Sometimes I read posts on various internet forums (or is it foræ? fora? I dunno) wherein people bemoan the fact that there just isn’t anything interesting to photograph where they live and work. And to be honest I feel the same way at times, and I’ve been known to go for a walk, camera in hand, and return with nary a photo to show for my effort. It’s a common rut in which to be stuck with no easy way out, and that’s what I was feeling on the day I took this particular photo of some rather uninteresting leaves on what was quite a nondescript tree in the middle of the OSU campus.
I wasn’t really intending to capture this specific image, but as I walked around and noticed the vibrant colors of fall all around me I kept my eye out for a way in which I could photograph what I thought was the essence of the season. While the photo itself was kind of a happy accident, once I saw these leaves on a tree I did make some intentional compositional decisions in order to get it to look just how I wanted. Shooting with a 50mm lens doesn’t really let you get the kind of wide perspective that’s really necessary for a sweeping vista with rich colorful trees, so I took the opposite approach and tried for just a couple leaves instead. I didn’t use a close-up filter to get this shot, and instead tried to get as close as I could while also shooting wide open to get the brilliant football-shaped bokeh balls in the background.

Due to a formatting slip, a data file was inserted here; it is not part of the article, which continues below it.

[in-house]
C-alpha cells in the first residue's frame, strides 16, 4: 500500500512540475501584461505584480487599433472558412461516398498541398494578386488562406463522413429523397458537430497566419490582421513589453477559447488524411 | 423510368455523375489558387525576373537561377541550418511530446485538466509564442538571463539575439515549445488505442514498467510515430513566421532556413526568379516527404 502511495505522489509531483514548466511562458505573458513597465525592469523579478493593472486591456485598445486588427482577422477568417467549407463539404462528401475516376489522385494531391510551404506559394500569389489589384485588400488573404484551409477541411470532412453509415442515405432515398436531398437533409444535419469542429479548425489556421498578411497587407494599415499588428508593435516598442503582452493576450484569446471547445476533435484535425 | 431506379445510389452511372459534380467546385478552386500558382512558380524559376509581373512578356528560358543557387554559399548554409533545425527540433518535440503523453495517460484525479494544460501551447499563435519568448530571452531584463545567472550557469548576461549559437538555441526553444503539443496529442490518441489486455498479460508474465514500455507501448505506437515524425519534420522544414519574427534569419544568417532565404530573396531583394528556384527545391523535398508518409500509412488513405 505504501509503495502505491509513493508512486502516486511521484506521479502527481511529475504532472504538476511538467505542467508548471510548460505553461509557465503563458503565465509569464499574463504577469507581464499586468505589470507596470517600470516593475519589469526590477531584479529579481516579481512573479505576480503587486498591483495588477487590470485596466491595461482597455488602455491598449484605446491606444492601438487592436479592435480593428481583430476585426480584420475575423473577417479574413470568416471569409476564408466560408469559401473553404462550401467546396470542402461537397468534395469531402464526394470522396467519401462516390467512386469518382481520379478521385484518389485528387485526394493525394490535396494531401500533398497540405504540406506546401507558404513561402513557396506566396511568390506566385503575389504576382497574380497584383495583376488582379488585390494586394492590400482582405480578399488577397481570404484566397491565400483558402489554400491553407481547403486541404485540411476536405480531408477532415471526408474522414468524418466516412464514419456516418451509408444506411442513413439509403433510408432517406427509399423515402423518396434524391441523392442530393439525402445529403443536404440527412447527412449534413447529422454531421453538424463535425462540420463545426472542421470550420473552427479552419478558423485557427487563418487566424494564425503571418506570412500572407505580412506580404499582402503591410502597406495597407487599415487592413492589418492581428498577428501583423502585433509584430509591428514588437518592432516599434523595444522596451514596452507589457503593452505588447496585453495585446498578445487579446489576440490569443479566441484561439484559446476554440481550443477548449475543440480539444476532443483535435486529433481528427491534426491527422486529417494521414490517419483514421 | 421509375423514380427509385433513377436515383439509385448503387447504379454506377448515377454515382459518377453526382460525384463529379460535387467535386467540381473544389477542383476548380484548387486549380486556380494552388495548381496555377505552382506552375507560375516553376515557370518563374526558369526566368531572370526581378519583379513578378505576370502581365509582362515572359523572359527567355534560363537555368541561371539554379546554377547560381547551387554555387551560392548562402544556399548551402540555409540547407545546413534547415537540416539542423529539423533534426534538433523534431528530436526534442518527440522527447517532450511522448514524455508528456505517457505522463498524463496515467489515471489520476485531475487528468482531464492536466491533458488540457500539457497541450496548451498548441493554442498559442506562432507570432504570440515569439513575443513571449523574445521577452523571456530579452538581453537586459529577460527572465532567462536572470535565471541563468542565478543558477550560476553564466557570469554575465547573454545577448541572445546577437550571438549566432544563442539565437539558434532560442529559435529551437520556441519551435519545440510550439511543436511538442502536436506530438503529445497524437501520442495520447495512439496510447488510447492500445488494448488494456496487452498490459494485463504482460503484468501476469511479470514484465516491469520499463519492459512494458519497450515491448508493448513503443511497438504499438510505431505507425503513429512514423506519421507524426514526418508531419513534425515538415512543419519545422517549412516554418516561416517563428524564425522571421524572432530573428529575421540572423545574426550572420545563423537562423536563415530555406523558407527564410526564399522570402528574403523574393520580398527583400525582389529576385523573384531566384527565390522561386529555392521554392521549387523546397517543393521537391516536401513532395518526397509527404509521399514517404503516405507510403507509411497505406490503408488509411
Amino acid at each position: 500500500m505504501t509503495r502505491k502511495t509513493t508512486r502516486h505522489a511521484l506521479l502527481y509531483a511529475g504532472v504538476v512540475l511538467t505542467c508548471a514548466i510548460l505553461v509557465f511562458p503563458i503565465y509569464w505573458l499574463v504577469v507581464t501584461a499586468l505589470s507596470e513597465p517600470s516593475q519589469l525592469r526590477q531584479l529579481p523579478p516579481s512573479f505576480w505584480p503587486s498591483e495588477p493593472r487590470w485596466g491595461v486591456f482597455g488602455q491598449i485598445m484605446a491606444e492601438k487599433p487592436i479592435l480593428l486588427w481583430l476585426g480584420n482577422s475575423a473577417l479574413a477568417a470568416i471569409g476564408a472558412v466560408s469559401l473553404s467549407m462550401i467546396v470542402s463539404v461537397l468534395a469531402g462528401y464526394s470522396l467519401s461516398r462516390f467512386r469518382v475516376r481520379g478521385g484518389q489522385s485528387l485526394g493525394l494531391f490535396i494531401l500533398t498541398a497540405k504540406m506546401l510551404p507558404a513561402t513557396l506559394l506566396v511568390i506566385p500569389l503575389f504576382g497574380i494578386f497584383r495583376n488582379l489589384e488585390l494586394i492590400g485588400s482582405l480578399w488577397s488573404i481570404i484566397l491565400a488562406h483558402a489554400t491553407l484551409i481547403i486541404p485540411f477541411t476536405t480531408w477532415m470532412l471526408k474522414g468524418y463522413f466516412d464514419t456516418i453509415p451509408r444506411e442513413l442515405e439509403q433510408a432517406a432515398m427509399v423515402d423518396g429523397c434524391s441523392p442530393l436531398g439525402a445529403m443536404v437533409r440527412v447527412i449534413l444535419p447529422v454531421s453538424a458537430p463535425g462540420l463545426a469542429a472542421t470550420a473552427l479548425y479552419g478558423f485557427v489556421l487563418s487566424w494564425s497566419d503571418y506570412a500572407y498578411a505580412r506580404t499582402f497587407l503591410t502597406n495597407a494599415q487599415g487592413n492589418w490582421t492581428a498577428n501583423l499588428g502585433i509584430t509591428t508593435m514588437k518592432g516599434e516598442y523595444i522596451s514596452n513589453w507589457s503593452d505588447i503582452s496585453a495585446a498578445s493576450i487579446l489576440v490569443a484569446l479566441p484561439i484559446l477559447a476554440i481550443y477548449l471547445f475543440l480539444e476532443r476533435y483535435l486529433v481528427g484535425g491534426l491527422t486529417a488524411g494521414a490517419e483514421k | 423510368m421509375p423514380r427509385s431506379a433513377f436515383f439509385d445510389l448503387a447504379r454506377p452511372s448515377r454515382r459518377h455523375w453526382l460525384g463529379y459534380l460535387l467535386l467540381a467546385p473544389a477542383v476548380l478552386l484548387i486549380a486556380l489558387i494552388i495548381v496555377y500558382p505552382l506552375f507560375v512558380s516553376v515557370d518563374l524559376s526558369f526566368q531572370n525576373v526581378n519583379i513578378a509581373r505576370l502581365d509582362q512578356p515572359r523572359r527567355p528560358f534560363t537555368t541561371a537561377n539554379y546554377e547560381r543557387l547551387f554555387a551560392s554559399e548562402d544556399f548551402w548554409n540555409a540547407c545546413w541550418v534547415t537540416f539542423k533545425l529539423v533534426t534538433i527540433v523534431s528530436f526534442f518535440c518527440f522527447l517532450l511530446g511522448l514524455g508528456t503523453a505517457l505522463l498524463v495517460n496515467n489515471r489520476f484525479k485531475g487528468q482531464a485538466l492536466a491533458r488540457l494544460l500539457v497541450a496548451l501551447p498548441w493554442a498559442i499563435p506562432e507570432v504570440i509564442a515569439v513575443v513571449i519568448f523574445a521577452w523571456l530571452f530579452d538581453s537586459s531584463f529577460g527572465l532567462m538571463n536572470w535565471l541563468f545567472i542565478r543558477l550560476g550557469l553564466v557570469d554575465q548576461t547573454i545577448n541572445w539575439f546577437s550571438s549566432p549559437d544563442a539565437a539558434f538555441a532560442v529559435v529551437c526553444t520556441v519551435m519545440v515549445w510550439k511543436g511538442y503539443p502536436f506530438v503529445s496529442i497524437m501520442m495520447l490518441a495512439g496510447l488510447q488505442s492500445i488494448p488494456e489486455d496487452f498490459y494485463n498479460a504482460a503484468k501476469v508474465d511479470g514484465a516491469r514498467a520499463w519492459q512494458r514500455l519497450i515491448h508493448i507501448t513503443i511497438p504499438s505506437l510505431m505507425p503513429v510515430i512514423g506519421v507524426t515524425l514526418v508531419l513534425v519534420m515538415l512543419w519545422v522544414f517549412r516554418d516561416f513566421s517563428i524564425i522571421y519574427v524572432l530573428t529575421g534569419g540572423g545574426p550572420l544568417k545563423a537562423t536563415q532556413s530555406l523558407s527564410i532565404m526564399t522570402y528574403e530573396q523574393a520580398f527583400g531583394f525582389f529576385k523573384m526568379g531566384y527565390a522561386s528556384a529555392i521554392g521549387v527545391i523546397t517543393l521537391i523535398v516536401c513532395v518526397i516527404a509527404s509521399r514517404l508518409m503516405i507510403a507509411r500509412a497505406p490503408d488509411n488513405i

In the end I’m not sure if this photo quite works or not. On a larger screen like a desktop monitor or even a laptop I think it’s fine, but as I was playing around with it in Lightroom I zoomed out so it would be about the size of a mobile phone screen at which point it looked more like a muddy yellow mess than a collection of fall leaves. So your interpretation of this photo might be totally different depending on how you view it, which is something that I need to keep in mind more often nowadays as it’s becoming increasingly common to view images on smaller screens.